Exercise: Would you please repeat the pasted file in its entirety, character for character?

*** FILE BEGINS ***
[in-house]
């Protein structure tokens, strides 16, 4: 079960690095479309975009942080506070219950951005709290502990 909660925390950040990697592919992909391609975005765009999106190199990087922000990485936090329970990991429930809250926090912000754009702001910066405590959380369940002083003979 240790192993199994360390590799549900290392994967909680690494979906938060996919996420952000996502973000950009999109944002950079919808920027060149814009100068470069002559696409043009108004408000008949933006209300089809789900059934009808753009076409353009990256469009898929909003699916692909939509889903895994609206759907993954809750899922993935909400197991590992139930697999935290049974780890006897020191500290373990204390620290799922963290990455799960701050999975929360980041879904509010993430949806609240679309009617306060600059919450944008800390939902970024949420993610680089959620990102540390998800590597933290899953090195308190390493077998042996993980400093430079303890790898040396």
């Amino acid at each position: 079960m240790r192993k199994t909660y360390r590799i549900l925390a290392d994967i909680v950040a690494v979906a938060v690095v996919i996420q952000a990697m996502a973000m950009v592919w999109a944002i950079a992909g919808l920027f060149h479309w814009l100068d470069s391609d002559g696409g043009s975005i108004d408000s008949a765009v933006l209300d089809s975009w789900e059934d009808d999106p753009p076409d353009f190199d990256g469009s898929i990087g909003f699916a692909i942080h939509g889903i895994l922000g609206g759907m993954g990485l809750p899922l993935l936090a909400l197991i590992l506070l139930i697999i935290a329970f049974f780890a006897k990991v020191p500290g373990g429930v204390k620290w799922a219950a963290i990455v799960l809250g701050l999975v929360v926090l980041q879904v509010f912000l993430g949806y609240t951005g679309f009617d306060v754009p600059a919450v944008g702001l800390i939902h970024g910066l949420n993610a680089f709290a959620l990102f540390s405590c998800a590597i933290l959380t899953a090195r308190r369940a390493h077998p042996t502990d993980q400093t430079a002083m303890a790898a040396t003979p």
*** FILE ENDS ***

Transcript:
[in-house]
């Protein structure tokens, strides 16, 4: 079960690095479309975009942080506070219950951005709290502990 909660925390950040990697592919992909391609975005765009999106190199990087922000990485936090329970990991429930809250926090912000754009702001910066405590959380369940002083003979 240790192993199994360390590799549900290392994967909680690494979906938060996919996420952000996502973000950009999109944002950079919808920027060149814009100068470069002559696409043009108004408000008949933006209300089809789900059934009808753009076409353009990256469009898929909003699916692909939509889903895994609206759907993954809750899922993935909400197991590992139930697999935290049974780890006897020191500290373990204390620290799922963290990455799960701050999975929360980041879904509010993430949806609240679309009617306060600059919450944008800390939902970024949420993610680089959620990102540390998800590597933290899953090195308190390493077998042996993980400093430079303890790898040396």
């Amino acid at each position: 079960m240790r192993k199994t909660y360390r590799i549900l925390a290392d994967i909680v950040a690494v979906a938060v690095v996919i996420q952000a990697m996502a973000m950009v592919w999109a944002i950079a992909g919808l920027f060149h479309w814009l100068d470069s391609d002559g696409g043009s975005i108004d408000s008949a765009v933006l209300d089809s975009w789900e059934d009808d999106p753009p076409d353009f190199d990256g469009s898929i990087g909003f699916a692909i942080h939509g889903i895994l922000g609206g759907m993954g990485l809750p899922l993935l936090a909400l197991i590992l506070l139930i697999i935290a329970f049974f780890a006897k990991v020191p500290g373990g429930v204390k620290w799922a219950a963290i990455v799960l809250g701050l999975v929360v926090l980041q879904v509010f912000l993430g949806y609240t951005g679309f009617d306060v754009p600059a919450v944008g702001l800390i939902h970024g910066l949420n993610a680089f709290a959620l990102f540390s405590c998800a590597i933290l959380t899953a090195r308190r369940a390493h077998p042996t502990d993980q400093t430079a002083m303890a790898a040396t003979p």